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The reality of the situation for South Africans is that life has got a lot more expensive. Interest rates are on the up and inflation is set to breach the 6 percent target this year. And with Eskom asking the National Energy Regulator for yet another increase to cover a R22.8 billion shortfall, the noose could get even tighter. An unnamed source in the Bloomberg piece below says the Finance Minister Pravin Gordhan has thrown the idea of partial privatisation in the hat again. It’s not the first time this has been discussed as it was flirted with last year May as a means to secure funding and resolve the energy crisis. Gordhan wants to open up 49 percent of Eskom for private investment while current Eskom CEO Brian Molefe seems to agree with the concept but not the timing of it. Molefe doesn’t think it would be a good idea at this point in time as he doesn’t think they’d get a good price. But will things get better at the state power utility, without forcing the hand of Nersa? In Russia, President Vladimir Putin chased private investment for state-owned assets this week but the lack of response highlights a problem that’s gone too deep. Could the same happen to Eskom, and is now the ‘perfect timing’? Privatisation of state utilities has countless pros and cons depending on which side of the fence you sit. In this scenario – is the 49 percent holding the key to fixing Eskom? – Stuart Lowman
By Franz Wild
(Bloomberg) — South African Finance Minister Pravin Gordhan argued for the sale of a stake in the state power company at a meeting of senior ruling party leaders and government officials last week, putting him in conflict with the head of the utility, a person with knowledge of the discussion said.
Gordhan suggested private shareholders should be able to buy as much 49 percent of Eskom Holdings SOC Ltd., according to the person, who asked not to be identified as they aren’t authorized to speak to the media. Eskom Chief Executive Officer Brian Molefe disagreed with the minister at the meeting, the person said. “The only person who can comment on ANC matters is the secretary general,” Gordhan said Thursday in an e-mailed response to questions.
“There are people who felt to alleviate the financial pressures, a portion of Eskom needs to be sold to the private sector,” Molefe said in an interview in Johannesburg on Wednesday, declining to comment on what he or Gordhan had said at the meeting. “I don’t think it would be a good idea at this point in time. I don’t think we’d get a good price.”
Molefe, who has also run the state transportation company and fund manager that oversees the investment of government workers’ pension funds, was appointed to lead Eskom in April to stabilize the utility as power cuts due to inadequate generation capacity slowed economic growth. The company needs about 237 billion rand ($15 billion) over the next five years to fund building new plants and already has 322 billion rand in loans and bonds, according to data compiled by Bloomberg.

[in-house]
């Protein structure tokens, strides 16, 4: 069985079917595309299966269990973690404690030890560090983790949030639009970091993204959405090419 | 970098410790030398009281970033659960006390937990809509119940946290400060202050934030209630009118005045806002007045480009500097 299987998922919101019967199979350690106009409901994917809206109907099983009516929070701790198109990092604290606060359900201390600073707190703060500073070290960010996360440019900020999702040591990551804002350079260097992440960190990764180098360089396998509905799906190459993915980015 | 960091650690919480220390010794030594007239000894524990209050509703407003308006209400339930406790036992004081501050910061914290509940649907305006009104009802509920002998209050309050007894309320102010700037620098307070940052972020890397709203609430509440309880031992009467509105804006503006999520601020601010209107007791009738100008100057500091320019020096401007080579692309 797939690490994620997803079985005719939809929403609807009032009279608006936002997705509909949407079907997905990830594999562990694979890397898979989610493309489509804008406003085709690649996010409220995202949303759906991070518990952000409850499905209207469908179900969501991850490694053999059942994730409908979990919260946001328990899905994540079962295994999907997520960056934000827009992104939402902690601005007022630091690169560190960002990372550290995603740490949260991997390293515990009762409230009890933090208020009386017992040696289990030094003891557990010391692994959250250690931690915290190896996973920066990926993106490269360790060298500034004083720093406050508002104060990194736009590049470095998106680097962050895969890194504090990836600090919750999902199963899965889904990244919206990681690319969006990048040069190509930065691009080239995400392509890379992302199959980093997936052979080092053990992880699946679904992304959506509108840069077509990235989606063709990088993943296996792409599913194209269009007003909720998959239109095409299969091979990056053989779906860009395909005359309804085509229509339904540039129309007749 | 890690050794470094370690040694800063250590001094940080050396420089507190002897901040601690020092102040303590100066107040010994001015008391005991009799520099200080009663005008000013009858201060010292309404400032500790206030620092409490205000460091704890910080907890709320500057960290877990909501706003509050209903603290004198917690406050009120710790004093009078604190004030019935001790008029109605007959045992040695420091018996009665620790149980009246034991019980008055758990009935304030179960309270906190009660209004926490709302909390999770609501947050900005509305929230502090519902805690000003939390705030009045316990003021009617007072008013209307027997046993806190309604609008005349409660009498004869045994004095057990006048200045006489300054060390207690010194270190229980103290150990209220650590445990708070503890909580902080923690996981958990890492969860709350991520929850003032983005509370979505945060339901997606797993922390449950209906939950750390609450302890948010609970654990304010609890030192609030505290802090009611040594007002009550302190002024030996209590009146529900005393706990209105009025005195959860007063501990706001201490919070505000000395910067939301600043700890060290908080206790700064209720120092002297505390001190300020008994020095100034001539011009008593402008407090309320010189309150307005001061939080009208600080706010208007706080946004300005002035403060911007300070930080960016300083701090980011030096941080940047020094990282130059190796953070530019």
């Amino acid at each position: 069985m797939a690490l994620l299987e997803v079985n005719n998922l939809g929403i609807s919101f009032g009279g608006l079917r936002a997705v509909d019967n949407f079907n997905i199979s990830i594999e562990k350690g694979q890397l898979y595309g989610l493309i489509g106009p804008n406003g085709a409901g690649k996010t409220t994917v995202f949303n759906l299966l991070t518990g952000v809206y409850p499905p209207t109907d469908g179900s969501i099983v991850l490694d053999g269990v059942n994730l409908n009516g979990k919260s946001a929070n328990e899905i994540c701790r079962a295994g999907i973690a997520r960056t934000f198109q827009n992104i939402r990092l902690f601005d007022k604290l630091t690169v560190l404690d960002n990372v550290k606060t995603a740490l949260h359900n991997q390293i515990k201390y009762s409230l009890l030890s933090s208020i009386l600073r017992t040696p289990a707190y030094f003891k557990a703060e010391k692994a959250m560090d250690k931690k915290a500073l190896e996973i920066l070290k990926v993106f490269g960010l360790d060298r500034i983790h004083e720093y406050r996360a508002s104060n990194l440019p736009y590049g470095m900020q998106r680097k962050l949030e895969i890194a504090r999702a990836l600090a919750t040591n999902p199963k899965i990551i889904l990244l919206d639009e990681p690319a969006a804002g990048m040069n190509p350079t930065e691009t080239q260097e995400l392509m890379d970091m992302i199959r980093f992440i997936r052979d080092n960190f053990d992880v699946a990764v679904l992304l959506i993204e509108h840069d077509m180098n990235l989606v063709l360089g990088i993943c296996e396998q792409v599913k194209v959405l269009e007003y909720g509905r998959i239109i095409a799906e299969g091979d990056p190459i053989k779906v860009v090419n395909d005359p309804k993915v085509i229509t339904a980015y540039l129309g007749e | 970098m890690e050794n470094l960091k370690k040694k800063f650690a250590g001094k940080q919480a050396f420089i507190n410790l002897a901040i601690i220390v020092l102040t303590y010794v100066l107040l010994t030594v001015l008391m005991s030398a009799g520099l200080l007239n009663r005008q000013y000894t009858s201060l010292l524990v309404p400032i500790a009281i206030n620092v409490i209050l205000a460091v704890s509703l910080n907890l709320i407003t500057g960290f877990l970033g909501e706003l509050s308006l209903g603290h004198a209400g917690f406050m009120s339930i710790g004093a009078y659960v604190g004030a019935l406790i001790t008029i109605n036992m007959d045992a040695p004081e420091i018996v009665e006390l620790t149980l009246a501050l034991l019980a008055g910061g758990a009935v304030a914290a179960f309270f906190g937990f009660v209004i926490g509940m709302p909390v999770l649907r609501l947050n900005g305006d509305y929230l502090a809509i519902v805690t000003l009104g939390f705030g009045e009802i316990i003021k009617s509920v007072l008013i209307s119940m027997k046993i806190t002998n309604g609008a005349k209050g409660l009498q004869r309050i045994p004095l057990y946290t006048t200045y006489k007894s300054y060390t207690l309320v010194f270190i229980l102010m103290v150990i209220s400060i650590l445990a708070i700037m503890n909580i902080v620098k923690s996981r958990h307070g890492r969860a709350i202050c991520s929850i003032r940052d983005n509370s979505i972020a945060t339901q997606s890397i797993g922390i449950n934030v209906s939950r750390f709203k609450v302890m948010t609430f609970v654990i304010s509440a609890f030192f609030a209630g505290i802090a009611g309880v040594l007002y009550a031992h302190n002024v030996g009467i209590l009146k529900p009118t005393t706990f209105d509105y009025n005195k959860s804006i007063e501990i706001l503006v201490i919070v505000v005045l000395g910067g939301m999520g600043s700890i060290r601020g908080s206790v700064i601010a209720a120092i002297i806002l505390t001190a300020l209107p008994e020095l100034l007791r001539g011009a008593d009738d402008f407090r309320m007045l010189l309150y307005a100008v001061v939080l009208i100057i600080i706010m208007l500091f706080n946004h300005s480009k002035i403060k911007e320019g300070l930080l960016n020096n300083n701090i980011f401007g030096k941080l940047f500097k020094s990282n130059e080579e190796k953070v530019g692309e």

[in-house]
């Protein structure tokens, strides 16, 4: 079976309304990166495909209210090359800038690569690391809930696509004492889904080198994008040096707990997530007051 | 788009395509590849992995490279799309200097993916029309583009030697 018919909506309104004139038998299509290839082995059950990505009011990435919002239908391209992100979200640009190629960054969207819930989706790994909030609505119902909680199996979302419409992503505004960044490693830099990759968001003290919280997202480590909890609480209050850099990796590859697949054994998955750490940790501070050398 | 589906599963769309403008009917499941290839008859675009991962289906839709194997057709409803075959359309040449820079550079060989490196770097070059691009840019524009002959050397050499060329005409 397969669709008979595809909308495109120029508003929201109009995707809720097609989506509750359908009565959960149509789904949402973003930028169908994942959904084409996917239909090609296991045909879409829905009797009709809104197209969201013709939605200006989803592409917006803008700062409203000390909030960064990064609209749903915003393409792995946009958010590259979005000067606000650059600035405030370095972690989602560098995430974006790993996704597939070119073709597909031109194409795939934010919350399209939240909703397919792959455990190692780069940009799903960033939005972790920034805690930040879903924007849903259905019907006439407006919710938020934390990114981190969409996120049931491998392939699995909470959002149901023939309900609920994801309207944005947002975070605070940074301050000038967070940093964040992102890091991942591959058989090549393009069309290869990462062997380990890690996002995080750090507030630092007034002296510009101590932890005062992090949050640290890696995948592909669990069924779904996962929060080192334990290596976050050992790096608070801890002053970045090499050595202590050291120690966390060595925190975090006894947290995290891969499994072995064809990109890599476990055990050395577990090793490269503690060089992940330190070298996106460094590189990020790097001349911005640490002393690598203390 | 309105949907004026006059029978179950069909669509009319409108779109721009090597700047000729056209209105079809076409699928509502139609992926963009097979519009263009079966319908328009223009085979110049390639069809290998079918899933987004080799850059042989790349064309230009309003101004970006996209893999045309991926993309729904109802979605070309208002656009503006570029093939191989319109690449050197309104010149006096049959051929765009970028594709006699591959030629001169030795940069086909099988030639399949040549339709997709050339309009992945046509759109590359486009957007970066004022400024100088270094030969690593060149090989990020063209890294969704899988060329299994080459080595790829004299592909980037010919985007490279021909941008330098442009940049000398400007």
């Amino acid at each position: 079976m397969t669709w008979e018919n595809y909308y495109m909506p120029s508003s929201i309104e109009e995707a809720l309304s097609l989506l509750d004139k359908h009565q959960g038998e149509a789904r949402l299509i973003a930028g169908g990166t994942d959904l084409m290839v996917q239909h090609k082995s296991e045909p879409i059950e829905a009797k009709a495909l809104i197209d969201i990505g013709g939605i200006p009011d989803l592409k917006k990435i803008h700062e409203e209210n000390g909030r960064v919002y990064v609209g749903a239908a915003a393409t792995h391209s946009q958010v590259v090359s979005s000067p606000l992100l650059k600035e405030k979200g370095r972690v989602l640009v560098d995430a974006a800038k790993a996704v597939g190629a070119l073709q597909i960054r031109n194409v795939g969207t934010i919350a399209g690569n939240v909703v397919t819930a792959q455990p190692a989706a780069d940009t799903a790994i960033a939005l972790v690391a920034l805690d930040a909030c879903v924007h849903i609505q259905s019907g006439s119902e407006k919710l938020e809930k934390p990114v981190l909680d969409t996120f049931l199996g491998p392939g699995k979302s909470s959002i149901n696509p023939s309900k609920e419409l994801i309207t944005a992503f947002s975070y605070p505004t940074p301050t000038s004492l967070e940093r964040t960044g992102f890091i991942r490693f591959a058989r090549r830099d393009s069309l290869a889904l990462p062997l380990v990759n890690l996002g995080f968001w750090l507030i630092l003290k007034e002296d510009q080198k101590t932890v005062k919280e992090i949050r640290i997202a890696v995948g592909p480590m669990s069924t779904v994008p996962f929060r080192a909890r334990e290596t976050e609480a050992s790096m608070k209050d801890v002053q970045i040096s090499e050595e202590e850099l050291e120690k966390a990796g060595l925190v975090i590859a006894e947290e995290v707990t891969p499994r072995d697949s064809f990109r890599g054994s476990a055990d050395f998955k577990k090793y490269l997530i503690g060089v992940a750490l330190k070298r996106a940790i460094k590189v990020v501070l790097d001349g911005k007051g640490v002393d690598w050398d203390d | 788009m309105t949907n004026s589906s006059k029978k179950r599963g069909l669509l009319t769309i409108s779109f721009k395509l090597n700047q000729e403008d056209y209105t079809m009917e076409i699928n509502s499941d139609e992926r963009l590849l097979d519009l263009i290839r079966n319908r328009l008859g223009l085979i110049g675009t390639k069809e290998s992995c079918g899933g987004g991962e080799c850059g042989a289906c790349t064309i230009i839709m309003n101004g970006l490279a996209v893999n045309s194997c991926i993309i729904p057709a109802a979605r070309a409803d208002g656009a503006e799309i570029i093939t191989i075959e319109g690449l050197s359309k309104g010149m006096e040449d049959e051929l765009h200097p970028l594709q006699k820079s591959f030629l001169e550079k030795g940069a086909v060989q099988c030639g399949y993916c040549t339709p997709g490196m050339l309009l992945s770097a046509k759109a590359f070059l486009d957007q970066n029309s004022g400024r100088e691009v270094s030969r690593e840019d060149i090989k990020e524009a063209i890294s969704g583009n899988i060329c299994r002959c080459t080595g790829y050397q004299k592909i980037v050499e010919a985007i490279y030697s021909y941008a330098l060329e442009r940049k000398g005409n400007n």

The company is building two coal-fired power plants and a hydropower complex as well as renewable energy plants.
How to fund Eskom was debated last week at a meeting of the ruling African National Congress’s top decision-makers, political allies, government officials and CEOs of state-owned companies, according to Enoch Godongwana, who chairs the ANC’s Economic Transformation Committee, and Molefe. Both participated in the discussion.
South Africa’s economy is struggling because of a commodity-price slump, slowing demand from China and the worst drought since records began in 1904. The World Bank this week said it’s “flirting” with recession and cut its economic growth outlook for the year to 0.8 percent from 1.4 percent. A lowering in the outlook of South Africa’s credit-rating, leaving it just within investment grade, and declining investor confidence following the surprise removal of Nhlanhla Nene as finance minister in December have contributed to a 12 percent decline in the rand against the dollar in the past three months.
Nene was replaced by a little-known lawmaker, David van Rooyen, who was in turn removed after four days and replaced by Gordhan, who had been in the portfolio from 2009 to 2014.
The people at the meeting didn’t agree on a course of action, Molefe and Godongwana said.
“There is a growing appreciation within the ANC that this issue must be tackled,” Godongwana said, declining to comment on the interaction between Molefe and Gordhan. Increased power prices and more debt are not ideal options, he said.
South Africa in July sold a stake in Vodacom Group to help support Eskom.
“There is a heightened level of interest and openness from the ANC and government to private sector involvement when it comes to supporting Eskom,” Rothschild Global Financial Advisory’s Chief Executive Officer in South Africa, Martin Kingston, said in a phone interview. “South Africa has no choice but to fundamentally address the issues around its state-owned enterprises and Eskom is by far the most critical of these.”
The timing of a partial sale would be poor because Eskom’s high debt levels and comparatively low electricity prices mean it wouldn’t raise a lot of money and the buyer would profit when cash flow improved, Molefe said.
“I would wait for our capital projects to finish, for better utility prices and I would sell then,” he said.
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